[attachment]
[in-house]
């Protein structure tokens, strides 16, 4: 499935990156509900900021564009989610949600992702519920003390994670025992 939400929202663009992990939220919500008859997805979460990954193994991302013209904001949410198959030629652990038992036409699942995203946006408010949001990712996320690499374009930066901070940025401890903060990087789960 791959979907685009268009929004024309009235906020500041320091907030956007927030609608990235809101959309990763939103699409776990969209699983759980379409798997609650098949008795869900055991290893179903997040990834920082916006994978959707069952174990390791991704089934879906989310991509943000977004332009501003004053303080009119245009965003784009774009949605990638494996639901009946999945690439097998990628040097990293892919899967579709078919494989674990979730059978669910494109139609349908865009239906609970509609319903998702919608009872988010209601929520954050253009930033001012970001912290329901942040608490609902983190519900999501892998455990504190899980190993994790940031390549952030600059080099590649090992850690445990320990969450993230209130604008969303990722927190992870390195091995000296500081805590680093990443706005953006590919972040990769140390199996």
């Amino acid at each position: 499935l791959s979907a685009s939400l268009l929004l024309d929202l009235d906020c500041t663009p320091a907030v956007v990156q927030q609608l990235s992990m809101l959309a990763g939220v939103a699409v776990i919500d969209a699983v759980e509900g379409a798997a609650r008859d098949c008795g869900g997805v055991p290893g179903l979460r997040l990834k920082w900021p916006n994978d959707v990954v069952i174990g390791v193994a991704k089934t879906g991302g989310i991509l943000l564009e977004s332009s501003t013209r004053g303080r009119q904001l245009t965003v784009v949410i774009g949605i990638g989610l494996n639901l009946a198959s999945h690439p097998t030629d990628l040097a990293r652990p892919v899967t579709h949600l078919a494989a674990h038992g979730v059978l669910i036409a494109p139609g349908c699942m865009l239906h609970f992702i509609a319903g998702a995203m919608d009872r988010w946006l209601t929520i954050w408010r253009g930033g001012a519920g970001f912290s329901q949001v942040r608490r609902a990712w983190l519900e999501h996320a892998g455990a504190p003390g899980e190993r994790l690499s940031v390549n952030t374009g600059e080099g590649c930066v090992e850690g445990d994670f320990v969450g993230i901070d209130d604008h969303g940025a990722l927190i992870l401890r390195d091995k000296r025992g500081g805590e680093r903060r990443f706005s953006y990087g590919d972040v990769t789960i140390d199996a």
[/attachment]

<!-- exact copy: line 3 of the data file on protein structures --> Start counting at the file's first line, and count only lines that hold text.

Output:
């Amino acid at each position: 499935l791959s979907a685009s939400l268009l929004l024309d929202l009235d906020c500041t663009p320091a907030v956007v990156q927030q609608l990235s992990m809101l959309a990763g939220v939103a699409v776990i919500d969209a699983v759980e509900g379409a798997a609650r008859d098949c008795g869900g997805v055991p290893g179903l979460r997040l990834k920082w900021p916006n994978d959707v990954v069952i174990g390791v193994a991704k089934t879906g991302g989310i991509l943000l564009e977004s332009s501003t013209r004053g303080r009119q904001l245009t965003v784009v949410i774009g949605i990638g989610l494996n639901l009946a198959s999945h690439p097998t030629d990628l040097a990293r652990p892919v899967t579709h949600l078919a494989a674990h038992g979730v059978l669910i036409a494109p139609g349908c699942m865009l239906h609970f992702i509609a319903g998702a995203m919608d009872r988010w946006l209601t929520i954050w408010r253009g930033g001012a519920g970001f912290s329901q949001v942040r608490r609902a990712w983190l519900e999501h996320a892998g455990a504190p003390g899980e190993r994790l690499s940031v390549n952030t374009g600059e080099g590649c930066v090992e850690g445990d994670f320990v969450g993230i901070d209130d604008h969303g940025a990722l927190i992870l401890r390195d091995k000296r025992g500081g805590e680093r903060r990443f706005s953006y990087g590919d972040v990769t789960i140390d199996a």